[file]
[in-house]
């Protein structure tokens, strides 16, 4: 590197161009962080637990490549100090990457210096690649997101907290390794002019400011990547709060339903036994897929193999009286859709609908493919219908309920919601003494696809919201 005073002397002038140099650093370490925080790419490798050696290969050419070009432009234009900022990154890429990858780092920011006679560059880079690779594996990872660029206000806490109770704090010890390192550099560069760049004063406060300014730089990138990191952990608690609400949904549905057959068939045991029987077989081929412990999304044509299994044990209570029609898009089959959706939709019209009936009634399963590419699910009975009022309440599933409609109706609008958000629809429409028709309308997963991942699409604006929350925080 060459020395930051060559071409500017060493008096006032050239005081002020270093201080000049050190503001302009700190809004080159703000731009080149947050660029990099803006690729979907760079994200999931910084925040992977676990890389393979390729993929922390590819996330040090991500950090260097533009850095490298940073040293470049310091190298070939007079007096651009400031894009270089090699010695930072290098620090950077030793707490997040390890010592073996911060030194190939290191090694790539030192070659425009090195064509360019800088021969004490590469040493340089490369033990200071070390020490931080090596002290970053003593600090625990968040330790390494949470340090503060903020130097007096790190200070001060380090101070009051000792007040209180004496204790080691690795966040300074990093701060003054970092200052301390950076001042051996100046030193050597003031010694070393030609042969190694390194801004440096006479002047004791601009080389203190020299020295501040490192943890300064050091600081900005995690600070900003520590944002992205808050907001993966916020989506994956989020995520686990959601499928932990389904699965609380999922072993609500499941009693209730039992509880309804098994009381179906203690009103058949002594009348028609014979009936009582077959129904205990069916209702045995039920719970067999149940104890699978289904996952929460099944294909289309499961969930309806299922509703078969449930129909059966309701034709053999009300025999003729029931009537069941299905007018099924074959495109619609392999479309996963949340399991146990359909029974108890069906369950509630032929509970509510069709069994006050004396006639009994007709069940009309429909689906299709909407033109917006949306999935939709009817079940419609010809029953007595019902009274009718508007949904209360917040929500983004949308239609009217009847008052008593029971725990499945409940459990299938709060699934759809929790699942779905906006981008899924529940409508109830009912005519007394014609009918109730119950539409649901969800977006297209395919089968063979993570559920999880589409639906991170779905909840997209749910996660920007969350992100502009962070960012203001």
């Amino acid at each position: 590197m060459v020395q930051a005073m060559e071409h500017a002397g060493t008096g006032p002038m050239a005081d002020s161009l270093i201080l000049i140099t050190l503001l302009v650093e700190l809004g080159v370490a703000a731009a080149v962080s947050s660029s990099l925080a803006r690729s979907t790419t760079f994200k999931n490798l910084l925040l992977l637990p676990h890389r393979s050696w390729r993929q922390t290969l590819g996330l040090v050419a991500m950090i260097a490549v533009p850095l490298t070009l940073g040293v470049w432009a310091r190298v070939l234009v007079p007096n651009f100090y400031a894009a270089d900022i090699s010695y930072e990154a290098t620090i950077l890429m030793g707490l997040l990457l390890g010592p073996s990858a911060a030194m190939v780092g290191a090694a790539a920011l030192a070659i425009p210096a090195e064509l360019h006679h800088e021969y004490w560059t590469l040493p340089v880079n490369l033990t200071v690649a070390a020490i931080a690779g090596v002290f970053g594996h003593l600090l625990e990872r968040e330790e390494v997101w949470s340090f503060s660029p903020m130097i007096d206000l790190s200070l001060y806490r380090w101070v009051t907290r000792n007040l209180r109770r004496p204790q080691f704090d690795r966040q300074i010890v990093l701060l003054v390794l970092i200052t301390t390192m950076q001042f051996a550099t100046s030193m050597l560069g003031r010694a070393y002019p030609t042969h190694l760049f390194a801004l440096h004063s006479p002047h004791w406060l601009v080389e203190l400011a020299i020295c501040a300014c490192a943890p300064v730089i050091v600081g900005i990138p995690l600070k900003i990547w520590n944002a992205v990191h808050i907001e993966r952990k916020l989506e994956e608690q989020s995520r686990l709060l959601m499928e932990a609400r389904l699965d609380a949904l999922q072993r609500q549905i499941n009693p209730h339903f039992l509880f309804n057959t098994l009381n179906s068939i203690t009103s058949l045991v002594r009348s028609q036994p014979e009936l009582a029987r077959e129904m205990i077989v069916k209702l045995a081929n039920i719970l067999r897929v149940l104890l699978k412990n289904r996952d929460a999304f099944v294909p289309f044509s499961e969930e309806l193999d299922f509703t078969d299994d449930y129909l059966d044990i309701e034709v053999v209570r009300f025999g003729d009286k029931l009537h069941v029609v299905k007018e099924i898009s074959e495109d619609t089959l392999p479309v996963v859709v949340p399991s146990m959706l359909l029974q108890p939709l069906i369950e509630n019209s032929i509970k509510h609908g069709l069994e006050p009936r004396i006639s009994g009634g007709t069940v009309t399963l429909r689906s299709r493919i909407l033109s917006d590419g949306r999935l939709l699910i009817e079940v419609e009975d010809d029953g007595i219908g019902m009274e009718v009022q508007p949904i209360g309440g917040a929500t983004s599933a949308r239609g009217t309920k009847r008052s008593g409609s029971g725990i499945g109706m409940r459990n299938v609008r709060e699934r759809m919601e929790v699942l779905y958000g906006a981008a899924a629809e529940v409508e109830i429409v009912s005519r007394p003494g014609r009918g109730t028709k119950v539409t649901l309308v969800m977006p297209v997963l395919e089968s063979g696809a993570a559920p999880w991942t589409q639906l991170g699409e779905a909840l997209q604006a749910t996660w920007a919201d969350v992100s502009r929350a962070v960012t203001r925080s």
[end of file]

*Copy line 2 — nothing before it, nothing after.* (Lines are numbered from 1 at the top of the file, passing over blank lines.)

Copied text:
């Protein structure tokens, strides 16, 4: 590197161009962080637990490549100090990457210096690649997101907290390794002019400011990547709060339903036994897929193999009286859709609908493919219908309920919601003494696809919201 005073002397002038140099650093370490925080790419490798050696290969050419070009432009234009900022990154890429990858780092920011006679560059880079690779594996990872660029206000806490109770704090010890390192550099560069760049004063406060300014730089990138990191952990608690609400949904549905057959068939045991029987077989081929412990999304044509299994044990209570029609898009089959959706939709019209009936009634399963590419699910009975009022309440599933409609109706609008958000629809429409028709309308997963991942699409604006929350925080 060459020395930051060559071409500017060493008096006032050239005081002020270093201080000049050190503001302009700190809004080159703000731009080149947050660029990099803006690729979907760079994200999931910084925040992977676990890389393979390729993929922390590819996330040090991500950090260097533009850095490298940073040293470049310091190298070939007079007096651009400031894009270089090699010695930072290098620090950077030793707490997040390890010592073996911060030194190939290191090694790539030192070659425009090195064509360019800088021969004490590469040493340089490369033990200071070390020490931080090596002290970053003593600090625990968040330790390494949470340090503060903020130097007096790190200070001060380090101070009051000792007040209180004496204790080691690795966040300074990093701060003054970092200052301390950076001042051996100046030193050597003031010694070393030609042969190694390194801004440096006479002047004791601009080389203190020299020295501040490192943890300064050091600081900005995690600070900003520590944002992205808050907001993966916020989506994956989020995520686990959601499928932990389904699965609380999922072993609500499941009693209730039992509880309804098994009381179906203690009103058949002594009348028609014979009936009582077959129904205990069916209702045995039920719970067999149940104890699978289904996952929460099944294909289309499961969930309806299922509703078969449930129909059966309701034709053999009300025999003729029931009537069941299905007018099924074959495109619609392999479309996963949340399991146990359909029974108890069906369950509630032929509970509510069709069994006050004396006639009994007709069940009309429909689906299709909407033109917006949306999935939709009817079940419609010809029953007595019902009274009718508007949904209360917040929500983004949308239609009217009847008052008593029971725990499945409940459990299938709060699934759809929790699942779905906006981008899924529940409508109830009912005519007394014609009918109730119950539409649901969800977006297209395919089968063979993570559920999880589409639906991170779905909840997209749910996660920007969350992100502009962070960012203001």